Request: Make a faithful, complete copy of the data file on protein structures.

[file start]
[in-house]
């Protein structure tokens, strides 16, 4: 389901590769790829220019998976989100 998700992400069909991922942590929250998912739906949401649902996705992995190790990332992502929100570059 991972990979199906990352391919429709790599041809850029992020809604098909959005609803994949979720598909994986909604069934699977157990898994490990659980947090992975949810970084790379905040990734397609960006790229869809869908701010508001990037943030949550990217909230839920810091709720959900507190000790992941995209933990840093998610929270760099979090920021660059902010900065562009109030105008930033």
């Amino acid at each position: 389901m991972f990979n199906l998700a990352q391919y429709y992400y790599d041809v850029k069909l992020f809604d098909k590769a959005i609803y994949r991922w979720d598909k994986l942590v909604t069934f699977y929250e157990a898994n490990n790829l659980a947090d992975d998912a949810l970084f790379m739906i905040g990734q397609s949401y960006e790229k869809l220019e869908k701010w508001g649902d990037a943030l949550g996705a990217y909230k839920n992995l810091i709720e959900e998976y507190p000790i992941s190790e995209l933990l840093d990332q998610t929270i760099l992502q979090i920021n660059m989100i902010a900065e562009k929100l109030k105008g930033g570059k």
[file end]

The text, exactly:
[in-house]
């Protein structure tokens, strides 16, 4: 389901590769790829220019998976989100 998700992400069909991922942590929250998912739906949401649902996705992995190790990332992502929100570059 991972990979199906990352391919429709790599041809850029992020809604098909959005609803994949979720598909994986909604069934699977157990898994490990659980947090992975949810970084790379905040990734397609960006790229869809869908701010508001990037943030949550990217909230839920810091709720959900507190000790992941995209933990840093998610929270760099979090920021660059902010900065562009109030105008930033």
């Amino acid at each position: 389901m991972f990979n199906l998700a990352q391919y429709y992400y790599d041809v850029k069909l992020f809604d098909k590769a959005i609803y994949r991922w979720d598909k994986l942590v909604t069934f699977y929250e157990a898994n490990n790829l659980a947090d992975d998912a949810l970084f790379m739906i905040g990734q397609s949401y960006e790229k869809l220019e869908k701010w508001g649902d990037a943030l949550g996705a990217y909230k839920n992995l810091i709720e959900e998976y507190p000790i992941s190790e995209l933990l840093d990332q998610t929270i760099l992502q979090i920021n660059m989100i902010a900065e562009k929100l109030k105008g930033g570059k």